Now, home in on the verbs. Are they workmanlike, or even boring? Can they be punched up?
What is this sentence for, anyway? Is it sidewalk, smoothly conveying the reader from Point A to Point B without calling attention to itself? Is it scenery, a delivery mechanism for sensual imagery? Is it striking an emotional chord, delivering a character speech, slipping in a bit of exposition, transitioning us to a new idea, or eliciting a laugh? Is it only doing one of these things? Should it do more? Damn these lazy sentences anyway!
Now that you have a job description for the sentence, ask yourself: how well is it performing?
What is the vaguest word in the sentence? Who let that word in?
Is anyone declaring, exclaiming, simpering, snorting, purring, giggling, or sneering when they ought to just be saying, asking or replying? (Pro tip: Sneering is not a synonym for saying. It’s something you do with your lip.)
Wait a minute, I hear you saying – you just told me to punch up the verbs! This is true, but it doesn’t apply to said. Look up Said Bookisms in the Turkey City Lexicon if you need to know why.
How is this sentence supposed to sound? Is it in a passage featuring the jangly off-road surprises of improvisational jazz, or an easy listening scene? Is it a classic country tragedy about a lost dog and a dead truck, or is it the Imperial March from Star Wars?
If someone threatened to take a blowtorch to your favorite action figure, could you parse out the subject and object of this particular sentence? Do you need that semicolon, honestly? And if you do, are you sure you used it correctly?
Take the eviscerated remains, smooth them out, and read the sentence again. How does it sound now?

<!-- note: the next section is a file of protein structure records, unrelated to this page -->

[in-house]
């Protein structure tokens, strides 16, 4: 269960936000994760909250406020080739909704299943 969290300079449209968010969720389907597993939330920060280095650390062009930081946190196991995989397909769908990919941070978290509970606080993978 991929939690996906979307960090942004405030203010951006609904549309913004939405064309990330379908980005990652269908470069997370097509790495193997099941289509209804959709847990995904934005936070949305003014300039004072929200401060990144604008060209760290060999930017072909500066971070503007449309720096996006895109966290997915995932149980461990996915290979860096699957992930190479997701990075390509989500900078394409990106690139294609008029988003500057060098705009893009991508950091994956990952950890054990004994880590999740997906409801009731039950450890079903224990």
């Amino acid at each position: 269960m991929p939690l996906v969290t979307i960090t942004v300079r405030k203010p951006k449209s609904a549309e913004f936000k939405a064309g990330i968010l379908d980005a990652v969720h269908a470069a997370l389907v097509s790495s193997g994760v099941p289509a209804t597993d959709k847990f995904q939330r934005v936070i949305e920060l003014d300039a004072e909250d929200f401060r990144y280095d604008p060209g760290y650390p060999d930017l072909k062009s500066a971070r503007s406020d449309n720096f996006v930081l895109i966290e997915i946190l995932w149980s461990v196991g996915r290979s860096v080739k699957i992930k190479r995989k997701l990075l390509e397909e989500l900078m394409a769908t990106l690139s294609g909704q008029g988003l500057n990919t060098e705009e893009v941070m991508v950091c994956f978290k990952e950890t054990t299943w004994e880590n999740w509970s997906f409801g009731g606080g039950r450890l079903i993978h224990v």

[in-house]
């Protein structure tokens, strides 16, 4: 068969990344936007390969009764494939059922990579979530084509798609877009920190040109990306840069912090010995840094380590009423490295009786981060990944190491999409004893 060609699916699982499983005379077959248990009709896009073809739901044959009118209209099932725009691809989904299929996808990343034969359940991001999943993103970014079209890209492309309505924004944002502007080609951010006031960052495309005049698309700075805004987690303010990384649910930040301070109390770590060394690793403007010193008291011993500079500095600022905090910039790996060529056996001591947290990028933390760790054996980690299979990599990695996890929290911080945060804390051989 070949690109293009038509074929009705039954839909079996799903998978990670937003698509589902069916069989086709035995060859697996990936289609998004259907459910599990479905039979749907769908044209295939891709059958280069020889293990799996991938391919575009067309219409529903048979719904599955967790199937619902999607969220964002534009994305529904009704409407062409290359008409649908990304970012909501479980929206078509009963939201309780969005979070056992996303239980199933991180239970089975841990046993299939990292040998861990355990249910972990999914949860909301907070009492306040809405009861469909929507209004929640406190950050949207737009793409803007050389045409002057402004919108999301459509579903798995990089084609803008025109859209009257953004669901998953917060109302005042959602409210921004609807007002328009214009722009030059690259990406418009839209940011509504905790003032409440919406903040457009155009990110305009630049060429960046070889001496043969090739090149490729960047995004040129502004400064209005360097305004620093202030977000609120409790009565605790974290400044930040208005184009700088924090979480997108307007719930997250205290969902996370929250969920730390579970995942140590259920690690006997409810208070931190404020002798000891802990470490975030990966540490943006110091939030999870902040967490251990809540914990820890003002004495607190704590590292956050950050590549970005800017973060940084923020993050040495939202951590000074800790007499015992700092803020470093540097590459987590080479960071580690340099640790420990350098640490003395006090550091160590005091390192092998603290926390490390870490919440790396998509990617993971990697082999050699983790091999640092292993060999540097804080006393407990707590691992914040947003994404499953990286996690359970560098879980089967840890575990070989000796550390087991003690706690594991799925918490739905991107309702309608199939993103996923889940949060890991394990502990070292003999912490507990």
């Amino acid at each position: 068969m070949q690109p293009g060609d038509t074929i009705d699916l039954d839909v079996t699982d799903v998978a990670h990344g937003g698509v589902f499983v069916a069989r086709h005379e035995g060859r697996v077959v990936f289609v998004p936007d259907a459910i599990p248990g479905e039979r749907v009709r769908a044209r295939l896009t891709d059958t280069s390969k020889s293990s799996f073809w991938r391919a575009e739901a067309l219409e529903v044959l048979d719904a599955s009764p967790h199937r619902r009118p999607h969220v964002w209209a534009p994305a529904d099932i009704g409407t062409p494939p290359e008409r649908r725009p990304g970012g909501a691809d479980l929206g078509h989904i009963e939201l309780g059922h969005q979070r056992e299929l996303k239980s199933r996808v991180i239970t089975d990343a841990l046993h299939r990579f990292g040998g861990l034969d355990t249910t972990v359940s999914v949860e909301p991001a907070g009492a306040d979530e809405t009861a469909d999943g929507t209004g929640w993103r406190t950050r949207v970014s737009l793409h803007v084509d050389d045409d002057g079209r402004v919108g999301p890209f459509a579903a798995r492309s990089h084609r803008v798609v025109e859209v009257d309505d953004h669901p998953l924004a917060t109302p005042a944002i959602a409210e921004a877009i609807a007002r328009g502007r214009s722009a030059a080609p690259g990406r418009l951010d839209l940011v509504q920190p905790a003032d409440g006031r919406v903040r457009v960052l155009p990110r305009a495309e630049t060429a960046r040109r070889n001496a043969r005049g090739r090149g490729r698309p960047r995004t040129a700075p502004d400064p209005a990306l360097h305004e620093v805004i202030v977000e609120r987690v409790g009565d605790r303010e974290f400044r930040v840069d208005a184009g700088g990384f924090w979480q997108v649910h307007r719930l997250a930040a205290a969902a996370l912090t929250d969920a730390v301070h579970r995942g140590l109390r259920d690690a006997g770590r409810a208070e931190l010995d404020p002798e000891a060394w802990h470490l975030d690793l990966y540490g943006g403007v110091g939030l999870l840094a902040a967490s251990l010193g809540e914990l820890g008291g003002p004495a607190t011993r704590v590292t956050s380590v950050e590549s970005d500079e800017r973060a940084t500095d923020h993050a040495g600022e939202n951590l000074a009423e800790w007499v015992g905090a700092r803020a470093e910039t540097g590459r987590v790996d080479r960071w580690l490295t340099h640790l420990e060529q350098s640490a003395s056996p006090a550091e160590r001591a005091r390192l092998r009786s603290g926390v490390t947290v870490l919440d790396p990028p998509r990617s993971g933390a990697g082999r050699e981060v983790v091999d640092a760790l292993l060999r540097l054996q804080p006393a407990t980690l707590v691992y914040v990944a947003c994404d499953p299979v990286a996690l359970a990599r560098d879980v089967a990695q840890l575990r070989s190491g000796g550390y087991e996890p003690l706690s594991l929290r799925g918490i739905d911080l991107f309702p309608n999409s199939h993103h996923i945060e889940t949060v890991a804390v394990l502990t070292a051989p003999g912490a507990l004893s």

This kind of interrogation works nicely on paragraphs and scenes too, of course, but remember to interview your subjects separately before examining them to see if they’ve got their stories straight.
You’ve all read the book whose protagonist moves ever so calmly from crisis to crisis. Maybe they experience the occasional pang of angst, but they never really need to do anything more dramatic about their problems than whip out the bastard sword (or the monster gun or ye holy guitar of rock godness or even their wand) and, y’know, lay waste. They’re together in a way that most of us aren’t.
From a reader’s point of view and the longer a novel goes on, this can be deeply alienating. No, we don’t always pick up fiction to read about someone as flawed and messily chaotic as the person falling apart, one cubicle over, from our desk at work. Most of us prefer to have a little bit of space from slow-motion drama explosions, real or fictional. But coolness, while it’s superficially attractive, is also distancing. It breeds remoteness. If someone is too cool, they become untouchable.
How do you find the balance between admirable and accessible? Here are five things you can check within your own writing:
We feel what they feel. Maybe Tyrion Lannister’s problems aren’t our problems (and for that, hooray!) But when his big sister’s carrying on about how she hates him for taking their mother’s love away, and why can’t he just die… well, what younger sibling hasn’t felt a shade or two of that? Tyrion’s an unlikely character, living in a shockingly hard-to-navigate world, but his sibling problems unlock a path into relating to him.
They snap when we’d snap. Behaving badly is part of character and there’s an art to choosing the moments when your mostly-nice characters devolve into rampant asshole behavior. (And, on the other side of things, the points where your evil ones experience those humanizing instances of benevolence.) Push them hard. Give them the emotional resources to put up with a certain amount of adversity, because few of us like a shrinking violet. Let them play it cool for awhile if that’s their thing… but at the point when any sane human being would break down, lash out or overreact, make it epic.